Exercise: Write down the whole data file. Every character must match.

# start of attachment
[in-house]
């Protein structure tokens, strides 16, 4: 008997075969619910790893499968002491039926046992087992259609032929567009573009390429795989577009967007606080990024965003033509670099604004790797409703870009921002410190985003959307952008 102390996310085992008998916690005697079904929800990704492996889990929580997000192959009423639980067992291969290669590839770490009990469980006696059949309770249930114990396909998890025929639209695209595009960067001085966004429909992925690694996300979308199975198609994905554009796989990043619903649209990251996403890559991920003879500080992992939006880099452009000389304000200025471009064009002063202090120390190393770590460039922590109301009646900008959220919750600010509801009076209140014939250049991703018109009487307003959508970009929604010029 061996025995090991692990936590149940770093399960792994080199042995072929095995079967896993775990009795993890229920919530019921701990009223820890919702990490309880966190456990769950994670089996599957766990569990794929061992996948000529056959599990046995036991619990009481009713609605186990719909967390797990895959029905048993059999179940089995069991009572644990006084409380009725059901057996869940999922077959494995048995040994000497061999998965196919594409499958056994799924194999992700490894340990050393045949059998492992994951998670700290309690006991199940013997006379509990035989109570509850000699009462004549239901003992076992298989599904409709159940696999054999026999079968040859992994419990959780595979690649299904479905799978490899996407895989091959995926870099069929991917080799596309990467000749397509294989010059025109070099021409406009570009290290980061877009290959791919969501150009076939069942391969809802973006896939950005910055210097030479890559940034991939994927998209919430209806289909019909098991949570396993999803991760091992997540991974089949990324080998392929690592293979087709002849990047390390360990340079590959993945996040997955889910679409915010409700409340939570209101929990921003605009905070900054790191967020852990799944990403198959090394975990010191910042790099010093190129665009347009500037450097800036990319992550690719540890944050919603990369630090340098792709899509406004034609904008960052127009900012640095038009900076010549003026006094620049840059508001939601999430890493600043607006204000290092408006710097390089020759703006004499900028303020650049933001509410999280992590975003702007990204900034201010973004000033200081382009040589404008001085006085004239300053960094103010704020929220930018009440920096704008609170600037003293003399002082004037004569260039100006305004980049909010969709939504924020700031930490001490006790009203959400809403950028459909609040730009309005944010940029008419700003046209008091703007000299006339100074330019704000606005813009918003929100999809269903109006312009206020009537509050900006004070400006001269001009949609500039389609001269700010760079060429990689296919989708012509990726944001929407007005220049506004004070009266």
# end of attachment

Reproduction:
[in-house]
């Protein structure tokens, strides 16, 4: 008997075969619910790893499968002491039926046992087992259609032929567009573009390429795989577009967007606080990024965003033509670099604004790797409703870009921002410190985003959307952008 102390996310085992008998916690005697079904929800990704492996889990929580997000192959009423639980067992291969290669590839770490009990469980006696059949309770249930114990396909998890025929639209695209595009960067001085966004429909992925690694996300979308199975198609994905554009796989990043619903649209990251996403890559991920003879500080992992939006880099452009000389304000200025471009064009002063202090120390190393770590460039922590109301009646900008959220919750600010509801009076209140014939250049991703018109009487307003959508970009929604010029 061996025995090991692990936590149940770093399960792994080199042995072929095995079967896993775990009795993890229920919530019921701990009223820890919702990490309880966190456990769950994670089996599957766990569990794929061992996948000529056959599990046995036991619990009481009713609605186990719909967390797990895959029905048993059999179940089995069991009572644990006084409380009725059901057996869940999922077959494995048995040994000497061999998965196919594409499958056994799924194999992700490894340990050393045949059998492992994951998670700290309690006991199940013997006379509990035989109570509850000699009462004549239901003992076992298989599904409709159940696999054999026999079968040859992994419990959780595979690649299904479905799978490899996407895989091959995926870099069929991917080799596309990467000749397509294989010059025109070099021409406009570009290290980061877009290959791919969501150009076939069942391969809802973006896939950005910055210097030479890559940034991939994927998209919430209806289909019909098991949570396993999803991760091992997540991974089949990324080998392929690592293979087709002849990047390390360990340079590959993945996040997955889910679409915010409700409340939570209101929990921003605009905070900054790191967020852990799944990403198959090394975990010191910042790099010093190129665009347009500037450097800036990319992550690719540890944050919603990369630090340098792709899509406004034609904008960052127009900012640095038009900076010549003026006094620049840059508001939601999430890493600043607006204000290092408006710097390089020759703006004499900028303020650049933001509410999280992590975003702007990204900034201010973004000033200081382009040589404008001085006085004239300053960094103010704020929220930018009440920096704008609170600037003293003399002082004037004569260039100006305004980049909010969709939504924020700031930490001490006790009203959400809403950028459909609040730009309005944010940029008419700003046209008091703007000299006339100074330019704000606005813009918003929100999809269903109006312009206020009537509050900006004070400006001269001009949609500039389609001269700010760079060429990689296919989708012509990726944001929407007005220049506004004070009266």